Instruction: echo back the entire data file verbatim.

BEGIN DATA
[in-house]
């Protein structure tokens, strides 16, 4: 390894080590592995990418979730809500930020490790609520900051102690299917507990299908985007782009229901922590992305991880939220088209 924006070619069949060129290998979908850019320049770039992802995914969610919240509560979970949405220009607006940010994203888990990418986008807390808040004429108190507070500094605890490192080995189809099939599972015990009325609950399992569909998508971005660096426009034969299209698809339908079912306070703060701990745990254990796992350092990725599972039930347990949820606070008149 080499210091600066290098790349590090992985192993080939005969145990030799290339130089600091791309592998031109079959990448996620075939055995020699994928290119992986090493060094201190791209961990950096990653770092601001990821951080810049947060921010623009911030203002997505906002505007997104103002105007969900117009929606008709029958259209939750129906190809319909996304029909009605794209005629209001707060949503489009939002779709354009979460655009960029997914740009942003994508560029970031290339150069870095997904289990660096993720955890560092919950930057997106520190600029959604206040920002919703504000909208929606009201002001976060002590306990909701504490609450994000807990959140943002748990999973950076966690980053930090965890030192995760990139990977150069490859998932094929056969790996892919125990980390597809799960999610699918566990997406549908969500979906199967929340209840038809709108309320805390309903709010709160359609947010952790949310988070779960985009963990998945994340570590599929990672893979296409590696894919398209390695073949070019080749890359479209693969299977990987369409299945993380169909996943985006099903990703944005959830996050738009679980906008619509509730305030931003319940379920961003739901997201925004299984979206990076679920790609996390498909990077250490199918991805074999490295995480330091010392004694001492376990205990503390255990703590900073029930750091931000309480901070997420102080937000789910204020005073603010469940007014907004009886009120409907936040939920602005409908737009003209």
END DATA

[in-house]
């Protein structure tokens, strides 16, 4: 390894080590592995990418979730809500930020490790609520900051102690299917507990299908985007782009229901922590992305991880939220088209 924006070619069949060129290998979908850019320049770039992802995914969610919240509560979970949405220009607006940010994203888990990418986008807390808040004429108190507070500094605890490192080995189809099939599972015990009325609950399992569909998508971005660096426009034969299209698809339908079912306070703060701990745990254990796992350092990725599972039930347990949820606070008149 080499210091600066290098790349590090992985192993080939005969145990030799290339130089600091791309592998031109079959990448996620075939055995020699994928290119992986090493060094201190791209961990950096990653770092601001990821951080810049947060921010623009911030203002997505906002505007997104103002105007969900117009929606008709029958259209939750129906190809319909996304029909009605794209005629209001707060949503489009939002779709354009979460655009960029997914740009942003994508560029970031290339150069870095997904289990660096993720955890560092919950930057997106520190600029959604206040920002919703504000909208929606009201002001976060002590306990909701504490609450994000807990959140943002748990999973950076966690980053930090965890030192995760990139990977150069490859998932094929056969790996892919125990980390597809799960999610699918566990997406549908969500979906199967929340209840038809709108309320805390309903709010709160359609947010952790949310988070779960985009963990998945994340570590599929990672893979296409590696894919398209390695073949070019080749890359479209693969299977990987369409299945993380169909996943985006099903990703944005959830996050738009679980906008619509509730305030931003319940379920961003739901997201925004299984979206990076679920790609996390498909990077250490199918991805074999490295995480330091010392004694001492376990205990503390255990703590900073029930750091931000309480901070997420102080937000789910204020005073603010469940007014907004009886009120409907936040939920602005409908737009003209």